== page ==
Volume 556, August 2013
|Number of page(s)||12|
|Published online||01 August 2013|
Active galactic nuclei jets and multiple oblique shock acceleration: starved spectra
1 Department of Physics and AstronomyUniversity of Gent, 4000 Liège, Belgium
e-mail: firstname.lastname@example.org Inst. Exp. Nucl. Phys., Karlsruher Institut für Technologie KIT, Germany, Department of Physics & Astronomy, University of Alabama, Tuscaloosa, AL, USA, Department of Physics, University of Alabama at Huntsville, AL, USA, Department of Physics & Astronomy, University of Bonn, Germany.
2 MPI für Radioastronomie, 53121 Bonn, Germany
e-mail: email@example.com IFPA, Department of Astrophysics and Geophysics, University of Liège Belgium and Web Institute of Physics, http://www.wiph.org
Received: 9 December 2010
Accepted: 27 April 2013
Context. Shocks in jets and hot spots of active galactic nuclei (AGN) are one prominent class of possible sources of very high-energy cosmic-ray particles (above 1018 eV). Extrapolating their spectrum to their plausible injection energy from some shock implies an enormous hidden energy for a spectrum of index ~−2. Some analyses suggest the particles’ injection spectrum at source to be as steep as −2.4 to −2.7, which exacerbates the problem, by a factor of 106. Nevertheless, it seems implausible that more than at the very best 1/3 of the jet energy goes into the required flux of energetic particles, thus one would need to allow for the possibility that there is an energy problem, which we would like to address in this work.
Aims. Sequences of consecutive oblique shock features, or conical shocks, have been theoretically predicted and eventually observed in many AGN jets. Based on that, we use by analogy the Comptonization effect and propose a scenario of a single injection of particles consecutively accelerated by several oblique shocks along the axis of an AGN jet.
Methods. We developed a test-particle approximation Monte Carlo simulations to calculate particle spectra by acceleration at such a shock pattern while monitoring the efficiency of acceleration by calculating differential spectra.
Results. We find that the first shock of a sequence of oblique shocks establishes a low-energy power-law spectrum with ~E-2.7. The following consecutive shocks push the spectrum up in energy, rendering flatter distributions with steep cut-offs, and characteristic depletion at low energies, which could explain the puzzling apparent extra source power.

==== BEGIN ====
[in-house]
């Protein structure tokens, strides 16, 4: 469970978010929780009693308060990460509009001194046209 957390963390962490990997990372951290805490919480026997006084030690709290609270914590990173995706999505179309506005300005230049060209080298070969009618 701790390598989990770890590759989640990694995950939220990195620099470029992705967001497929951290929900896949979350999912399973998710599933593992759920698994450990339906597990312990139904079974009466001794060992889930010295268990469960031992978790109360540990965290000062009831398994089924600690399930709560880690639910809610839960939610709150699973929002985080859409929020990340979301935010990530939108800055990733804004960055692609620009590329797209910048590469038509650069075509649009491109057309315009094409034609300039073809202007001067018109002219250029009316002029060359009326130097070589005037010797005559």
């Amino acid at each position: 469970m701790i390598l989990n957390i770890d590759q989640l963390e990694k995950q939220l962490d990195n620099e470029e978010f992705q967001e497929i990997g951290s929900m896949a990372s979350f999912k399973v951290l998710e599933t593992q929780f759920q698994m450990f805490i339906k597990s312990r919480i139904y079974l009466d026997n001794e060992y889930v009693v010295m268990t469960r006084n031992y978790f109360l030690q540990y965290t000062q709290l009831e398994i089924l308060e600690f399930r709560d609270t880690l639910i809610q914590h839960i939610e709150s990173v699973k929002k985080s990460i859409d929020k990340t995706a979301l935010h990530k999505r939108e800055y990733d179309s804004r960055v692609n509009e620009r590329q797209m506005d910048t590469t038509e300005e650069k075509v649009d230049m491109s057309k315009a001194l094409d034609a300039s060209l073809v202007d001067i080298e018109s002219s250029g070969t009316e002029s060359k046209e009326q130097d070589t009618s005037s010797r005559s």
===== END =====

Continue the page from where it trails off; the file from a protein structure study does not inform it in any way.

Conclusions. Our numerical calculations show a variation of spectral indices, a general spectral flattening, and starved spectra, which connect to the relativistic nature of the shocks, the multiple shock acceleration conditions, and the steepness of the magnetic field to the shock normal. This helps in understanding the jet-magnetic field geometry and the irregular or flat spectra observed in many AGN jets (e.g., CenA, 3C 279, PKS 1510-089). Furthermore, the E-2.4 − E-2.7 ultra-high-energy cosmic-ray injected source spectra claimed by many authors might be explained by the superposition of several, perhaps many, emission sources, all of which end their particle shock-acceleration sequence with flatter, starved spectra produced by two or more consecutive oblique shocks along their jets. It might also imply a mixed component of the accelerated particles above 1019 eV. Moreover, the present acceleration model can explain the variability of inverted gamma-ray spectra observed in high redshifted flaring extragalactic sources.
Key words: acceleration of particles / shock waves
© ESO, 2013
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